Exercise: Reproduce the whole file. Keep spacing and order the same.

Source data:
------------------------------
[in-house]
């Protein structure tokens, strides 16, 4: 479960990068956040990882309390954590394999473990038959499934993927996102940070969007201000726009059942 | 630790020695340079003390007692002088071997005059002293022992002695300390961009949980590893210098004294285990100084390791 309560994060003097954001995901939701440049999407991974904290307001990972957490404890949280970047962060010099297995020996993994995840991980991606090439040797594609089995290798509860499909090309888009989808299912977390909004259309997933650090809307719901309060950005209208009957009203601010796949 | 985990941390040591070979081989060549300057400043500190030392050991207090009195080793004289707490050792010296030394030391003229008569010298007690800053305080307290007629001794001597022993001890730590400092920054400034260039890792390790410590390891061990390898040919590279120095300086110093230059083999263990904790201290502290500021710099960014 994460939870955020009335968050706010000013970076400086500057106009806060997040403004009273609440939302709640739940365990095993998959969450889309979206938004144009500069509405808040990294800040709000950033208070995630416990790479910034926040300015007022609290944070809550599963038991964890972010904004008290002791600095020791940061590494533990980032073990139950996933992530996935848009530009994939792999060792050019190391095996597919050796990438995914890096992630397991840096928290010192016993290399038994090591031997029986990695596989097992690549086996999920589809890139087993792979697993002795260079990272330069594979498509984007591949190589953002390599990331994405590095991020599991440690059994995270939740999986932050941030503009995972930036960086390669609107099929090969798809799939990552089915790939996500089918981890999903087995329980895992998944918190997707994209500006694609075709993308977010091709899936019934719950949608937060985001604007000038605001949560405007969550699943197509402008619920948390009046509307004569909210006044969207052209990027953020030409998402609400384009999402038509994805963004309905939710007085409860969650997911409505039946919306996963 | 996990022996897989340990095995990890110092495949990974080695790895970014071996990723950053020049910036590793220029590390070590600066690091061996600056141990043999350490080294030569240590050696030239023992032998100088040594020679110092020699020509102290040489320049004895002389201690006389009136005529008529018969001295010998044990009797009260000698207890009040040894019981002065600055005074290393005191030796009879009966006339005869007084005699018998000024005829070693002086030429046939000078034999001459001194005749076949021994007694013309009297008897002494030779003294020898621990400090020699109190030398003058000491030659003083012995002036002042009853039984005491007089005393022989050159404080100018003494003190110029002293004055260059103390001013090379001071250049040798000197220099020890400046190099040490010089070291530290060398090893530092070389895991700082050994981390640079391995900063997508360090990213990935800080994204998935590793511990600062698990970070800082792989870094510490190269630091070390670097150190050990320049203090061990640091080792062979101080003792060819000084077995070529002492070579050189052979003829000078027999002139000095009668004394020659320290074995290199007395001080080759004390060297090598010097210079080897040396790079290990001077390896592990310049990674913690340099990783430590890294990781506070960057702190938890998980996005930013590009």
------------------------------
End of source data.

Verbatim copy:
[in-house]
């Protein structure tokens, strides 16, 4: 479960990068956040990882309390954590394999473990038959499934993927996102940070969007201000726009059942 | 630790020695340079003390007692002088071997005059002293022992002695300390961009949980590893210098004294285990100084390791 309560994060003097954001995901939701440049999407991974904290307001990972957490404890949280970047962060010099297995020996993994995840991980991606090439040797594609089995290798509860499909090309888009989808299912977390909004259309997933650090809307719901309060950005209208009957009203601010796949 | 985990941390040591070979081989060549300057400043500190030392050991207090009195080793004289707490050792010296030394030391003229008569010298007690800053305080307290007629001794001597022993001890730590400092920054400034260039890792390790410590390891061990390898040919590279120095300086110093230059083999263990904790201290502290500021710099960014 994460939870955020009335968050706010000013970076400086500057106009806060997040403004009273609440939302709640739940365990095993998959969450889309979206938004144009500069509405808040990294800040709000950033208070995630416990790479910034926040300015007022609290944070809550599963038991964890972010904004008290002791600095020791940061590494533990980032073990139950996933992530996935848009530009994939792999060792050019190391095996597919050796990438995914890096992630397991840096928290010192016993290399038994090591031997029986990695596989097992690549086996999920589809890139087993792979697993002795260079990272330069594979498509984007591949190589953002390599990331994405590095991020599991440690059994995270939740999986932050941030503009995972930036960086390669609107099929090969798809799939990552089915790939996500089918981890999903087995329980895992998944918190997707994209500006694609075709993308977010091709899936019934719950949608937060985001604007000038605001949560405007969550699943197509402008619920948390009046509307004569909210006044969207052209990027953020030409998402609400384009999402038509994805963004309905939710007085409860969650997911409505039946919306996963 | 996990022996897989340990095995990890110092495949990974080695790895970014071996990723950053020049910036590793220029590390070590600066690091061996600056141990043999350490080294030569240590050696030239023992032998100088040594020679110092020699020509102290040489320049004895002389201690006389009136005529008529018969001295010998044990009797009260000698207890009040040894019981002065600055005074290393005191030796009879009966006339005869007084005699018998000024005829070693002086030429046939000078034999001459001194005749076949021994007694013309009297008897002494030779003294020898621990400090020699109190030398003058000491030659003083012995002036002042009853039984005491007089005393022989050159404080100018003494003190110029002293004055260059103390001013090379001071250049040798000197220099020890400046190099040490010089070291530290060398090893530092070389895991700082050994981390640079391995900063997508360090990213990935800080994204998935590793511990600062698990970070800082792989870094510490190269630091070390670097150190050990320049203090061990640091080792062979101080003792060819000084077995070529002492070579050189052979003829000078027999002139000095009668004394020659320290074995290199007395001080080759004390060297090598010097210079080897040396790079290990001077390896592990310049990674913690340099990783430590890294990781506070960057702190938890998980996005930013590009």